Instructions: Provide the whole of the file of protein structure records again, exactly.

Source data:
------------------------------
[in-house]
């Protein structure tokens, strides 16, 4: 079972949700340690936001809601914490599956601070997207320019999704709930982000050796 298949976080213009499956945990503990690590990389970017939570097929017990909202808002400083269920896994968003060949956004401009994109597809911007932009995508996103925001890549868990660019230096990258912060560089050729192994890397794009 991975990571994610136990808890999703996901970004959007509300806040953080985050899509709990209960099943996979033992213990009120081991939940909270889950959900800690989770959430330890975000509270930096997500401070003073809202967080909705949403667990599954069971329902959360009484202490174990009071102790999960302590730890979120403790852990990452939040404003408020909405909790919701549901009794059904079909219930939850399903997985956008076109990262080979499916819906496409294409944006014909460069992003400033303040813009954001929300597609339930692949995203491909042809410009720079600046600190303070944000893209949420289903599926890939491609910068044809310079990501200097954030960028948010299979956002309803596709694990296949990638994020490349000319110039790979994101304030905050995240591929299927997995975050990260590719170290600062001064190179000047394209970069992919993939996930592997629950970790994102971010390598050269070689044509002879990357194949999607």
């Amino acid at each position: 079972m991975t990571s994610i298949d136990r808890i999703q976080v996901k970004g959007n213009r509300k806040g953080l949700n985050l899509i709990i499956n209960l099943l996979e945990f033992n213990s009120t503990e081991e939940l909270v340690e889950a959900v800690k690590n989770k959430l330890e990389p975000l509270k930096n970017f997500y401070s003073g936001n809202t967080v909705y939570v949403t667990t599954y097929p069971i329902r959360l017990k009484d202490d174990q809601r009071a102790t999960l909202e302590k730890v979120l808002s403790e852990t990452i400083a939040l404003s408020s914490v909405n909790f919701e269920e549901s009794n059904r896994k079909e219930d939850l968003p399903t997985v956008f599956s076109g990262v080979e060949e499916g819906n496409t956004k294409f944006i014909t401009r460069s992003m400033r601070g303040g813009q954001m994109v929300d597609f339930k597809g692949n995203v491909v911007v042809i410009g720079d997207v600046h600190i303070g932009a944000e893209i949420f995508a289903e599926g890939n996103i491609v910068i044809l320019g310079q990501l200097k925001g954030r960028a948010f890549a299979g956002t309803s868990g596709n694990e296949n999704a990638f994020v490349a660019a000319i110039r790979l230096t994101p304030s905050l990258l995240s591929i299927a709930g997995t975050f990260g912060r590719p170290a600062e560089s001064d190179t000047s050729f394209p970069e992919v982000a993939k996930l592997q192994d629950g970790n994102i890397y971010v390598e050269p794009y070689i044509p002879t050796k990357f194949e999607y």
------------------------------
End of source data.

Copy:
[in-house]
């Protein structure tokens, strides 16, 4: 079972949700340690936001809601914490599956601070997207320019999704709930982000050796 298949976080213009499956945990503990690590990389970017939570097929017990909202808002400083269920896994968003060949956004401009994109597809911007932009995508996103925001890549868990660019230096990258912060560089050729192994890397794009 991975990571994610136990808890999703996901970004959007509300806040953080985050899509709990209960099943996979033992213990009120081991939940909270889950959900800690989770959430330890975000509270930096997500401070003073809202967080909705949403667990599954069971329902959360009484202490174990009071102790999960302590730890979120403790852990990452939040404003408020909405909790919701549901009794059904079909219930939850399903997985956008076109990262080979499916819906496409294409944006014909460069992003400033303040813009954001929300597609339930692949995203491909042809410009720079600046600190303070944000893209949420289903599926890939491609910068044809310079990501200097954030960028948010299979956002309803596709694990296949990638994020490349000319110039790979994101304030905050995240591929299927997995975050990260590719170290600062001064190179000047394209970069992919993939996930592997629950970790994102971010390598050269070689044509002879990357194949999607």
């Amino acid at each position: 079972m991975t990571s994610i298949d136990r808890i999703q976080v996901k970004g959007n213009r509300k806040g953080l949700n985050l899509i709990i499956n209960l099943l996979e945990f033992n213990s009120t503990e081991e939940l909270v340690e889950a959900v800690k690590n989770k959430l330890e990389p975000l509270k930096n970017f997500y401070s003073g936001n809202t967080v909705y939570v949403t667990t599954y097929p069971i329902r959360l017990k009484d202490d174990q809601r009071a102790t999960l909202e302590k730890v979120l808002s403790e852990t990452i400083a939040l404003s408020s914490v909405n909790f919701e269920e549901s009794n059904r896994k079909e219930d939850l968003p399903t997985v956008f599956s076109g990262v080979e060949e499916g819906n496409t956004k294409f944006i014909t401009r460069s992003m400033r601070g303040g813009q954001m994109v929300d597609f339930k597809g692949n995203v491909v911007v042809i410009g720079d997207v600046h600190i303070g932009a944000e893209i949420f995508a289903e599926g890939n996103i491609v910068i044809l320019g310079q990501l200097k925001g954030r960028a948010f890549a299979g956002t309803s868990g596709n694990e296949n999704a990638f994020v490349a660019a000319i110039r790979l230096t994101p304030s905050l990258l995240s591929i299927a709930g997995t975050f990260g912060r590719p170290a600062e560089s001064d190179t000047s050729f394209p970069e992919v982000a993939k996930l592997q192994d629950g970790n994102i890397y971010v390598e050269p794009y070689i044509p002879t050796k990357f194949e999607y």